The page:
With a double platinum-selling album under his belt, North Carolina rapper J. Cole has little left to prove. Known for being one of the absolute hungriest spitters to ever grace the microphone during his come-up, Cole’s skillfully unpredictable bars and rhyme schemes earned him the honor of being Jay Z’s first choice to start his Roc Nation label. His mixtapes The Warm Up and Friday Night Lights feature ultra clever wordplay and similes unheard at the time from an unsigned artist: “I practiced till that sh*t made perfect / And served it to the people on a silver platter / Now where’s the ladder? / ‘Cause either you gonna whine or you climb; I chose the latter / Know you haters is pissed hold your bladder though / ‘Fore you get tossed like a forward lateral”. It was clear from the beginning that J. Cole’s future in the rap game was a bright one. Even on a freestyle like “Just to Get By” where Cole is essentially telling you how dope of a rapper he is, he remains a fluid storyteller and exhibits his forward-thinking mentality.
Currently, J. Cole has flourished by putting his ego to the side. He raps from his heart and is brave enough to genuinely be himself in the booth while many of his contemporaries cling to guises or trends in attempt to stay relevant. Jermaine proved early in his career that his bars were lethal, his flows were unique and fun to listen to, and his intellect was both conscious and catchy. And although Cole has reached tier-one status in today’s hip-hop scene on his own accord, his albums have consistently had a similar flaw: they’re missing some umph. In this case, “umph” pertains to songs with memorably versatile production and timeless hooks. At this stage in his career, J. Cole has achieved GOAT-level respect from fans and peers alike. By no means is he the greatest rapper of all-time (or even in my top 10 for that matter), but he has affected hip-hop culture more than enough to place him on a higher artistic pedestal within the genre.
On 4 Your Eyez Only, Cole’s lyrics are heartbreaking, tender, and, at times, pinpoint sharp. But for the third album in a row, his backing music underwhelms, putting his out-of-tune singing on center stage. The emotions here are raw because they need to be for this type of narrative. Cole’s storylines throughout this album are grim, uplifting, and thought-provoking. But the conceptual vision this album aims to convey is too jumbled to clearly comprehend. In this age of boundlessly accessible information, we have all the facts we need to fully digest an album. Facts are essential and can aid in one’s understanding of an artist’s intended perspective. What is the music saying, though? With only ten tracks this album is almost an hour long yet feels criminally short when the 8-minute title track finally concludes. The production is dreary and jazzy, making it difficult to stay attentive for an hour straight.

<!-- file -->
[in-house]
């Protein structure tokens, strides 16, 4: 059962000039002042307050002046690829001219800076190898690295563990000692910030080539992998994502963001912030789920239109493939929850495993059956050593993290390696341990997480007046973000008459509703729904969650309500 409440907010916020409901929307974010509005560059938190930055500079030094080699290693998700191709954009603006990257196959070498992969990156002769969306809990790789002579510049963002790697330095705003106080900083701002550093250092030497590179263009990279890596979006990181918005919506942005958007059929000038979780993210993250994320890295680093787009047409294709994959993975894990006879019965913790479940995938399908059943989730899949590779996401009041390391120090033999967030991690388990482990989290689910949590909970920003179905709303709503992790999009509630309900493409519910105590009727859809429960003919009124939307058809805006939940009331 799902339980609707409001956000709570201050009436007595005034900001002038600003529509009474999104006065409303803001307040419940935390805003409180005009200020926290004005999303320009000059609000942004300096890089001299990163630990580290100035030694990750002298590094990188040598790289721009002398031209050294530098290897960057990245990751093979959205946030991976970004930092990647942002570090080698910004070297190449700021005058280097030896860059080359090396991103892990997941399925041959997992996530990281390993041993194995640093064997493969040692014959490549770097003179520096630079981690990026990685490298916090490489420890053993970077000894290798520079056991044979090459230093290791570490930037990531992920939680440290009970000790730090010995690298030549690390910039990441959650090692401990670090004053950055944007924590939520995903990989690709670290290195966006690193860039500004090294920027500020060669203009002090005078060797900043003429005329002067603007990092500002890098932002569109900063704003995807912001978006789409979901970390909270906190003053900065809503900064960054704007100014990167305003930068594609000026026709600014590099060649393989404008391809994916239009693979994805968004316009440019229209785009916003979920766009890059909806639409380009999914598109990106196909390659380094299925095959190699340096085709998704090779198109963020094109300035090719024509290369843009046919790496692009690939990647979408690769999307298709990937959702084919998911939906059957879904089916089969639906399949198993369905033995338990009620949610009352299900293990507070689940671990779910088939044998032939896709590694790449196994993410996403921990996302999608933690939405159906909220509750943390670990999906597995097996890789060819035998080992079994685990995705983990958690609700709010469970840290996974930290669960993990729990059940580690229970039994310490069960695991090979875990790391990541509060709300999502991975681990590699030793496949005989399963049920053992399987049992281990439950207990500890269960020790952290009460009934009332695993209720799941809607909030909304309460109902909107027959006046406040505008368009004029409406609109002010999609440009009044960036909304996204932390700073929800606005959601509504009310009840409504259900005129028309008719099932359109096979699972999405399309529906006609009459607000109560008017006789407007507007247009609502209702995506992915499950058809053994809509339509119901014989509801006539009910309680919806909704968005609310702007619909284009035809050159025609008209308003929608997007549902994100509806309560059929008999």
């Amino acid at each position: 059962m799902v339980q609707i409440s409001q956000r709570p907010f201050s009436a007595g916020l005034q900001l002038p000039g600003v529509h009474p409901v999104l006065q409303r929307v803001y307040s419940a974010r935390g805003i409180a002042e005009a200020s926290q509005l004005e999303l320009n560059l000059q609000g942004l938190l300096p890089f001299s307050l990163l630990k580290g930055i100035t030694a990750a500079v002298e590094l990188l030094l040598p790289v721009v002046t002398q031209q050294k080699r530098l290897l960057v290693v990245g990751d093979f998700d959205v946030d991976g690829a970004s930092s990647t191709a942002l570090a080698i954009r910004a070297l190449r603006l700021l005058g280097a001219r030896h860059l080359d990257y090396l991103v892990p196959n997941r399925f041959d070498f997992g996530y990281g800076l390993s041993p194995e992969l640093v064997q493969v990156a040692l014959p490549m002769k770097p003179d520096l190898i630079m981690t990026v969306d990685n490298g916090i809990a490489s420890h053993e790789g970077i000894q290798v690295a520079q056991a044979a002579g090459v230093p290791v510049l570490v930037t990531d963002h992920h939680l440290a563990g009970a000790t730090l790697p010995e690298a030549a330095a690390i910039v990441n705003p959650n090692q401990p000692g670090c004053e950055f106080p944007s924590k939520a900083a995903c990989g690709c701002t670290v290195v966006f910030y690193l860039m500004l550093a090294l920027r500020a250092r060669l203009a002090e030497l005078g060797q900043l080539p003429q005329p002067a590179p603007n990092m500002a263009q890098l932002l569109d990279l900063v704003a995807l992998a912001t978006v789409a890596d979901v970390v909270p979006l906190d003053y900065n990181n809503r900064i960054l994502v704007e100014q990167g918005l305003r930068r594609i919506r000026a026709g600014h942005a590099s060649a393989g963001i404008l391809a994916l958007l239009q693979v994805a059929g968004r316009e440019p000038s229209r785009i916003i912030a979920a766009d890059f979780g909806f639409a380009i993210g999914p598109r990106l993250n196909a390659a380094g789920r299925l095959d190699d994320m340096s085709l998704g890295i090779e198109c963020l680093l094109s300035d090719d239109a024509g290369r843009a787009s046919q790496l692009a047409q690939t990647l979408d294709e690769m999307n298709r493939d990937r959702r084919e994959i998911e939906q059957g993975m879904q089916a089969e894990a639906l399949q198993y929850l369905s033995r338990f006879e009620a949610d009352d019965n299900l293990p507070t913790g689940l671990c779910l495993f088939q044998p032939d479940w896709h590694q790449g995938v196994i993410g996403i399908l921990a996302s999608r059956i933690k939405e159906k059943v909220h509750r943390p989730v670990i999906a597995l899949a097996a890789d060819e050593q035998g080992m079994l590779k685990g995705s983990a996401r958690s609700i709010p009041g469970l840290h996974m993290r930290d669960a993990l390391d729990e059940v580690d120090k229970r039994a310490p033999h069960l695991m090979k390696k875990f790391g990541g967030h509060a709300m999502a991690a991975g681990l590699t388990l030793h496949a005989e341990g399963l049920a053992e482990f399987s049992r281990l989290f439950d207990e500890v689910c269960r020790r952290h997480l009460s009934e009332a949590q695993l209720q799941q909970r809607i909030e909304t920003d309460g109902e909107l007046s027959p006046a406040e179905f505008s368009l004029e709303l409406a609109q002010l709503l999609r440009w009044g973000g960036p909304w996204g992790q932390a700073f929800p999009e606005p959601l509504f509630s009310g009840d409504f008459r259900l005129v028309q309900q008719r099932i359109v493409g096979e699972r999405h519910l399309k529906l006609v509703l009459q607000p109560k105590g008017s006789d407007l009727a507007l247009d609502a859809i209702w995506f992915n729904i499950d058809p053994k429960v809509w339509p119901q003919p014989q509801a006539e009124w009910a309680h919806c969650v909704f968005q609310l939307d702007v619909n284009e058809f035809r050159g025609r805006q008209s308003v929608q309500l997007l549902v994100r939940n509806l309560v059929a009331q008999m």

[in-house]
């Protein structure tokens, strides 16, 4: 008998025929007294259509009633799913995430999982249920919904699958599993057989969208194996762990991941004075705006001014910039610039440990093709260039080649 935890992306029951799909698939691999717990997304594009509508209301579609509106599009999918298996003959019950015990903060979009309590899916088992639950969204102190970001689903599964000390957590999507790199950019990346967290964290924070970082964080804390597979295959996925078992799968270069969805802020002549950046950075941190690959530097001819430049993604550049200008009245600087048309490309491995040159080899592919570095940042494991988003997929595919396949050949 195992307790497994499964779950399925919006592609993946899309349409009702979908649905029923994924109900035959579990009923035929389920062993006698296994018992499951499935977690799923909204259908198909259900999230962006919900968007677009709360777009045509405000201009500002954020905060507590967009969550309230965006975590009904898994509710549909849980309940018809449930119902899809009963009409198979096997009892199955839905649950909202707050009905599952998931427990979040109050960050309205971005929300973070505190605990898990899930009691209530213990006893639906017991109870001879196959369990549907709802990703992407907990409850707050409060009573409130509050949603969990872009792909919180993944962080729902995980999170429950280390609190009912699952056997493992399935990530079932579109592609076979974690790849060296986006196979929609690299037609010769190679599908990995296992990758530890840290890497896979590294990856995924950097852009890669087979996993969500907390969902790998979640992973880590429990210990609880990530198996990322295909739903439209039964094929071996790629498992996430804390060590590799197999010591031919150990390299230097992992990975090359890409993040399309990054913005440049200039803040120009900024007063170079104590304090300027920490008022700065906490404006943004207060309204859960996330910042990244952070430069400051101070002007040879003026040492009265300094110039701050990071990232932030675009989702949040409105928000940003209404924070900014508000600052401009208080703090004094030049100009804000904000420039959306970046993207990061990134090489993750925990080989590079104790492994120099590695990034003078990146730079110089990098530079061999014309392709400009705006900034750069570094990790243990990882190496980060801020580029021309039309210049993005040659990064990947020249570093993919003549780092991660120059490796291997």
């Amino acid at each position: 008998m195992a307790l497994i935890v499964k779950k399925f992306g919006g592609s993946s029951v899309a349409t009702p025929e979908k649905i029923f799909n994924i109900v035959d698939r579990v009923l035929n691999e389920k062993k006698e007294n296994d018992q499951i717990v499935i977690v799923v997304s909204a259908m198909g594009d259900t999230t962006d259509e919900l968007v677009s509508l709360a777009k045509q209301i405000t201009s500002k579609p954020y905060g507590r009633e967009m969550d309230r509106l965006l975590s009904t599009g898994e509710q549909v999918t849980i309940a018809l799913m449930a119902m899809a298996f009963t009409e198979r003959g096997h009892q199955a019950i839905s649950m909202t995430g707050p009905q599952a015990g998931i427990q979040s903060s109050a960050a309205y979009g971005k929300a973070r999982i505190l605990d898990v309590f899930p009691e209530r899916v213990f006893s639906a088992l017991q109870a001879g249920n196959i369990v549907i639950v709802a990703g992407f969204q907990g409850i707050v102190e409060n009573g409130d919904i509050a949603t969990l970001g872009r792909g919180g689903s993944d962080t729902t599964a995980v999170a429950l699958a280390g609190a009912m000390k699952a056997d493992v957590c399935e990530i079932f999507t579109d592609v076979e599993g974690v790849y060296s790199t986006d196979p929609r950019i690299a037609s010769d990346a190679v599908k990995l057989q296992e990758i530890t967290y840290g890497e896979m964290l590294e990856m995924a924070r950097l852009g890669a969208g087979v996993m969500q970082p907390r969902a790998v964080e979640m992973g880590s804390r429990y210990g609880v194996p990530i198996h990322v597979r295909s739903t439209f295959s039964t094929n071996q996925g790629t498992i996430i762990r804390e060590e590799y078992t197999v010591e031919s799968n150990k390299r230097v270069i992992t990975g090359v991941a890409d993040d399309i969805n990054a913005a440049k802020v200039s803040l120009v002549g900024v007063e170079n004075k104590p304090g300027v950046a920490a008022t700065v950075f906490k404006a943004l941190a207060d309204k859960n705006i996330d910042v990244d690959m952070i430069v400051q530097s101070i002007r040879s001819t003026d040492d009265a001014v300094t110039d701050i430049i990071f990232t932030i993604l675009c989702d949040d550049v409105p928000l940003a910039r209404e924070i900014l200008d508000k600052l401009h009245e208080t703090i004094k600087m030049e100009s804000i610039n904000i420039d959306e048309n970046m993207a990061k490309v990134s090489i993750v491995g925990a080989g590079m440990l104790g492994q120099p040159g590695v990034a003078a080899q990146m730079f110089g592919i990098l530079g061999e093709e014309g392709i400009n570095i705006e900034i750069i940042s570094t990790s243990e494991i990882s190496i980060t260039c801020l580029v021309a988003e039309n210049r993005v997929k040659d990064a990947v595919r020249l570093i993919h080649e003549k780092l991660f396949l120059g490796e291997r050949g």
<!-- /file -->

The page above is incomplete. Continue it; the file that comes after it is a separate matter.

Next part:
Two of the album’s tracks have the exact same beat and melody. The twin “She’s Mine” tracks are heartfelt odes to the loves of his life: his lady and newborn daughter. Despite being incredibly touching songs, that doesn’t erase the fact that together they don’t add any unique spice to the already fleeting track list. Also, the beat on “Deja Vu” is one we’ve heard in the past. To be fair, that is not completely J. Cole’s fault. Bryson Tiller’s “Exchange” from his TRAPSOUL album released last year is a surefire hit. Oddly enough, news has surfaced that the “Exchange” beat was in fact stolen from producers Vinylz and Boi 1-da sometime last year and sold to Bryson Tiller without him knowing of the theft. Unfortunately for Cole, this makes a possible hit song sound outdated and recycled even though technically it isn’t whatsoever. Either way, I would’ve liked to hear Cole use those aforementioned raw emotions to lash out against the beat thief and cleverly use the song’s title to make an anything-you-can-do-I-can-do-better, fourth wall-breaking classic.
All in all, if it weren’t for J. Cole’s earnest storytelling this album would have been a huge disappointment. Nevertheless, it is still a minor one. 4 Your Eyez Only is dedicated to Jermaine’s close friend who was tragically shot and killed at the age of 22, falling victim to the harsh realities of life in the streets. You can hear the pain associated with this tragedy in Cole’s vocals on multiple tracks. However, the album’s concept is wildly inconsistent as he jumps from coping with the loss of his dear friend (“Immortal,” “Ville Mentality,” “4 Your Eyez Only”) and puppy love (“Deja Vu”) to motivational insight (“Change”) and everyday romantic sacrifices (“Foldin Clothes”). With other ten-track rap releases such as Yeezus and JEFFERY, a cohesive conceptual direction is imperative in boosting the impact and longevity of both the project and the respective artist. The music here is good; the rhymes for the most part are good; the subject matter is meaningful. But at the end of the day, music needs to have replay value in order to be considered timelessly great. 4 Your Eyez Only simply does not have much.